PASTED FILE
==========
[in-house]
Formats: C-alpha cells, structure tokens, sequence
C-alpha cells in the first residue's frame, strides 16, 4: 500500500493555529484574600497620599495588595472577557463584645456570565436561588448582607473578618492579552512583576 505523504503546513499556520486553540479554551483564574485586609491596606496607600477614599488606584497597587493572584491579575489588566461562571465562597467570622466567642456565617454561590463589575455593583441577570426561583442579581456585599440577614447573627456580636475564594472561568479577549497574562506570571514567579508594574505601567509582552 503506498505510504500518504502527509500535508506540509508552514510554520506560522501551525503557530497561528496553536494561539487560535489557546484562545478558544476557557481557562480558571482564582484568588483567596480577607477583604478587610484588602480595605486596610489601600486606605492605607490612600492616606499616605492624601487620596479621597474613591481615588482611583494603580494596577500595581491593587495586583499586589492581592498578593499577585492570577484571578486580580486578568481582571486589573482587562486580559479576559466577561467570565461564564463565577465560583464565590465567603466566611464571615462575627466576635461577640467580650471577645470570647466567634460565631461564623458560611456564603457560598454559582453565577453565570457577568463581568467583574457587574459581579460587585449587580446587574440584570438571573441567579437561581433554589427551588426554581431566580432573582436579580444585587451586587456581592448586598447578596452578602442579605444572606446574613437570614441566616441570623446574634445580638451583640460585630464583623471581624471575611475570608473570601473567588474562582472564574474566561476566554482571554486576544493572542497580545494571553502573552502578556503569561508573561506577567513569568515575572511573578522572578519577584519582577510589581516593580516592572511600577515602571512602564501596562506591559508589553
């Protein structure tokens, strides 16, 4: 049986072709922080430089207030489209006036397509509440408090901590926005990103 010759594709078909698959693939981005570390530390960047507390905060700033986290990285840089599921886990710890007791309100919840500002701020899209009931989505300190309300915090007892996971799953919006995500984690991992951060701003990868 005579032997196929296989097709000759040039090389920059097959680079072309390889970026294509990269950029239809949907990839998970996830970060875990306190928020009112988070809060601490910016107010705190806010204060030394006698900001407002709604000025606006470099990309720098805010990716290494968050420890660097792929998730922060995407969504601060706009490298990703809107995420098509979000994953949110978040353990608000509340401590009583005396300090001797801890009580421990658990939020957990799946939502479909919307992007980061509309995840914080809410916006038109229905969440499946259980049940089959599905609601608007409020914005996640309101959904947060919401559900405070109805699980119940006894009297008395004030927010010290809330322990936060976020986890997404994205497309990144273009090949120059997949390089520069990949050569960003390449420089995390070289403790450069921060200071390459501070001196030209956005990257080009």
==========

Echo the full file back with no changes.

[in-house]
Formats: C-alpha cells, structure tokens, sequence
C-alpha cells in the first residue's frame, strides 16, 4: 500500500493555529484574600497620599495588595472577557463584645456570565436561588448582607473578618492579552512583576 505523504503546513499556520486553540479554551483564574485586609491596606496607600477614599488606584497597587493572584491579575489588566461562571465562597467570622466567642456565617454561590463589575455593583441577570426561583442579581456585599440577614447573627456580636475564594472561568479577549497574562506570571514567579508594574505601567509582552 503506498505510504500518504502527509500535508506540509508552514510554520506560522501551525503557530497561528496553536494561539487560535489557546484562545478558544476557557481557562480558571482564582484568588483567596480577607477583604478587610484588602480595605486596610489601600486606605492605607490612600492616606499616605492624601487620596479621597474613591481615588482611583494603580494596577500595581491593587495586583499586589492581592498578593499577585492570577484571578486580580486578568481582571486589573482587562486580559479576559466577561467570565461564564463565577465560583464565590465567603466566611464571615462575627466576635461577640467580650471577645470570647466567634460565631461564623458560611456564603457560598454559582453565577453565570457577568463581568467583574457587574459581579460587585449587580446587574440584570438571573441567579437561581433554589427551588426554581431566580432573582436579580444585587451586587456581592448586598447578596452578602442579605444572606446574613437570614441566616441570623446574634445580638451583640460585630464583623471581624471575611475570608473570601473567588474562582472564574474566561476566554482571554486576544493572542497580545494571553502573552502578556503569561508573561506577567513569568515575572511573578522572578519577584519582577510589581516593580516592572511600577515602571512602564501596562506591559508589553
């Protein structure tokens, strides 16, 4: 049986072709922080430089207030489209006036397509509440408090901590926005990103 010759594709078909698959693939981005570390530390960047507390905060700033986290990285840089599921886990710890007791309100919840500002701020899209009931989505300190309300915090007892996971799953919006995500984690991992951060701003990868 005579032997196929296989097709000759040039090389920059097959680079072309390889970026294509990269950029239809949907990839998970996830970060875990306190928020009112988070809060601490910016107010705190806010204060030394006698900001407002709604000025606006470099990309720098805010990716290494968050420890660097792929998730922060995407969504601060706009490298990703809107995420098509979000994953949110978040353990608000509340401590009583005396300090001797801890009580421990658990939020957990799946939502479909919307992007980061509309995840914080809410916006038109229905969440499946259980049940089959599905609601608007409020914005996640309101959904947060919401559900405070109805699980119940006894009297008395004030927010010290809330322990936060976020986890997404994205497309990144273009090949120059997949390089520069990949050569960003390449420089995390070289403790450069921060200071390459501070001196030209956005990257080009």